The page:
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How do you think Tesla will package AWD Model 3?

Discussion in 'Model 3' started by mikevbf, Mar 4, 2018.

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  1. mikevbf

    mikevbf Active Member

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    Because the Model 3 is mass produced with fewer customization options than the MS and MX, do you think the dual motor AWD version will force buyers to buy AWD with the LR battery or premium package at first for example? My guess is that the dual motors Model 3's will be packaged with air suspension with no option for standard suspension at the very least.

    Because dual motor AWD is desirable in colder climates in general, I would love it if all the cold climate aspects of premium package were packaged with the AWD option without forcing all the other premium items and their associated cost. What do you think? Will AWD be offered completely a la carte?
     
  2. commasign

    commasign Tesla Superfan

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    AWD bundled with smart air suspension for $5000. Slight bump in performance, maybe advertised as 0-60mph in 4.9 seconds for long range or 5.4 seconds standard battery. No change in EPA range as Model 3 already uses the high efficiency motor. 310 miles long range, or 220 miles standard battery (available in 2019).

    Wild Speculation: Performance version (insane mode) as a software unlock for $10000 more (or $12500 after delivery), 0-60mph in 3.2 seconds. Available only on the long range battery.
     
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  3. Snow Drift

    Snow Drift Slip Start: [Activated]

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    Air suspension introduces so many unnecessary complexities. A normal suspension is fine.

    I'm hoping $3,000 for Dual Motor.
     
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  4. 03DSG

    03DSG Active Member

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    #4 03DSG, Mar 4, 2018
    Last edited: Mar 4, 2018
    #1. AWD, air suspension and towing (hidden towing rear structure in place) hitch optional at SC. Heated steering wheel would be bonus. $6k.

    OR (not and)

    #2. AWD only. $4.5k.

    My bets on #2 based on the the KISS principle reinforced by previous lessons.
     
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  5. SMAlset

    SMAlset Active Member

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    #5 SMAlset, Mar 4, 2018
    Last edited: Mar 4, 2018
    Given how all the Model S and X's now have only SAS, I have to wonder if the intent won't be to take the Model 3 in that direction solely. Maybe it started out as coil in design a few years back and parts were committed, so it became the First Production. Once they are beyond first production maybe that's it. Air suspension has been a growing market over the last few years.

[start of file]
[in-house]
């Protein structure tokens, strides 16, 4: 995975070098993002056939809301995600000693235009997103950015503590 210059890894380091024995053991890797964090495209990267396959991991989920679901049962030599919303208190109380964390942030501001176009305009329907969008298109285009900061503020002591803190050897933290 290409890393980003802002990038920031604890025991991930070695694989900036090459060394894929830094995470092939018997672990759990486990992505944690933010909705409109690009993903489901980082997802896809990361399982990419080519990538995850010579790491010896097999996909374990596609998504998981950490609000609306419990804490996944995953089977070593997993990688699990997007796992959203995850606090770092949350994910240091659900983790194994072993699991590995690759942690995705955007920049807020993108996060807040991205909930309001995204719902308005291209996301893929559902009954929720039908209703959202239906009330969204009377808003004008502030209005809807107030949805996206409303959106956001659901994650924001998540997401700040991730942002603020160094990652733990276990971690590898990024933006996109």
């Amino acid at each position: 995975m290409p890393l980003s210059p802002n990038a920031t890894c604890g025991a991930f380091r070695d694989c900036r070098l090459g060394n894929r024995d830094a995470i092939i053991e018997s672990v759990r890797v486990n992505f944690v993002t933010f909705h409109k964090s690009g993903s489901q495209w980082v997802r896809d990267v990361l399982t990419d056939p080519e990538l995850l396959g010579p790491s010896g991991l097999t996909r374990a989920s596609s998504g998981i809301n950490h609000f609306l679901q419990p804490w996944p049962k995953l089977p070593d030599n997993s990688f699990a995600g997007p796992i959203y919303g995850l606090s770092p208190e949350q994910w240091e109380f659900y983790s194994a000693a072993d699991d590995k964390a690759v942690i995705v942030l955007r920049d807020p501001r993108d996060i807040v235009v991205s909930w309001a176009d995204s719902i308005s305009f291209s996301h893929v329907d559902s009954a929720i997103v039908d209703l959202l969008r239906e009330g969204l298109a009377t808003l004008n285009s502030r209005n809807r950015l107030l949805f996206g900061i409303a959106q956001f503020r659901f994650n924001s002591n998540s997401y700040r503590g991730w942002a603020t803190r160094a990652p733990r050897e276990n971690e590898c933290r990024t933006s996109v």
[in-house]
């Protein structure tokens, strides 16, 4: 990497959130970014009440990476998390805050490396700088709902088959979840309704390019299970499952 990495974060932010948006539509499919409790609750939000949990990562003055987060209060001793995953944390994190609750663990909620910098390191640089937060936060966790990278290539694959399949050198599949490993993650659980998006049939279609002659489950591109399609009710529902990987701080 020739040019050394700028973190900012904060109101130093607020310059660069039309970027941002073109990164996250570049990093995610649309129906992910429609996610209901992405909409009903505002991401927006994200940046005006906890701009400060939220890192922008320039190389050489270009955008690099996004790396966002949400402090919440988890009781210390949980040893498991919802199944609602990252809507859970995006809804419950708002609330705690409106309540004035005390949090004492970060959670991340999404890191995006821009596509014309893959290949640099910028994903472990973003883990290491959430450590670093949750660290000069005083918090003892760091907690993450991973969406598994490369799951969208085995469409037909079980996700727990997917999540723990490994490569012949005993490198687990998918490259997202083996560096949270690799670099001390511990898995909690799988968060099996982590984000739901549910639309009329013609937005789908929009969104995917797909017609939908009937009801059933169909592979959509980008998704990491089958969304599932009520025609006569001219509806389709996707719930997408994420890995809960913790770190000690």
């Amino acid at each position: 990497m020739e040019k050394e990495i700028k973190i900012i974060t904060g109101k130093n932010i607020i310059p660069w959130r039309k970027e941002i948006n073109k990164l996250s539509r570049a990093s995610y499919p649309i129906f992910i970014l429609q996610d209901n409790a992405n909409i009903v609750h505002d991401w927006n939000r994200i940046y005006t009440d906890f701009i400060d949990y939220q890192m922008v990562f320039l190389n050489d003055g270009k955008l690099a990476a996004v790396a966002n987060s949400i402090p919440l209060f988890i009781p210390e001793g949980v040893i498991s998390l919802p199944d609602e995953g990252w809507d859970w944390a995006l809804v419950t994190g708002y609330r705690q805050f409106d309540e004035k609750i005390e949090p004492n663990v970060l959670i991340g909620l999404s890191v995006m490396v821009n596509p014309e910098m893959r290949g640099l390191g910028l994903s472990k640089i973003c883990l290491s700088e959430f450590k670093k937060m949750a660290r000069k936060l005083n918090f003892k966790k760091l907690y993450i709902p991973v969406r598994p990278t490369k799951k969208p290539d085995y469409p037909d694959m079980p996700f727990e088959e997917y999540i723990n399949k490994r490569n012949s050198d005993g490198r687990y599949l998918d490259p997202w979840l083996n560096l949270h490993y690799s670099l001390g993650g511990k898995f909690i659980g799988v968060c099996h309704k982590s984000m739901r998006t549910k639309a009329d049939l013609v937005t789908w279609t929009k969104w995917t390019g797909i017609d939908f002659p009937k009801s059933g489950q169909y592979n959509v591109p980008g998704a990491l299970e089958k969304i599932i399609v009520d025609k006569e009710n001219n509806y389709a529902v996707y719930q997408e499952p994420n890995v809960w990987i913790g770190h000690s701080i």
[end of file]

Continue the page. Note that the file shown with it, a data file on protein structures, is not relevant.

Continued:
I know Tesla came out with how many combinations of configuring choices people eventually would have on the Model 3 but have long forgotten it. They may just go with a KISS approach (keep it simple sweetie...Tesla wouldn't use stupid ;) here) but clearly there is suppose to be some level of choice.

    From the description in the delivery window it does look like the only known level of choice is that of batteries with AWD; and the configurator on First Production implies a seating color choice. SAS could be available an option. I'd love to have a pano roof be a Roof option. More than that I'd love to have HEPA and Bio-Weapon Defense be options. Let's face it there will be more Model 3s on the road than S&Xs eventually with their drivers having to breathe in the pollution from other fossil fuel cars and trucks and sources otherwise. This option could improve the lives of a lot of people and I'd love to see it be standard actually. Apart from the hours spent in bed and at work I'd think being in our cars would at least rank third. Kind of fits into Teslas improving the environment and the driving experience for owners.

    I hope our wait is really short to find out what the AWD version will be. At this point even if they don't have pricing on it yet, I'd still like to know the feature set. Anyone out there who can get Elon to tweet more on this would be my hero!
     
  6. svp6

    svp6 Member

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    I think Elon tweeted that air suspension will be linked with AWD. My best guess is a repeat of the S evolution: start with AWD, air suspension and performance bundled with the LR only. Later allow AWD non performance versions.
     
  7. SageBrush

    SageBrush 2018: Drain the Sewer

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    That makes a lot of sense, except it cuts into the territory of the Model S and X.
     
  8. mikevbf

    mikevbf Active Member

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    I am pretty sure Elon indicated performance models would come after AWD models thus making non performance AWD a option from the get go.
     
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  9. dss33

    dss33 Member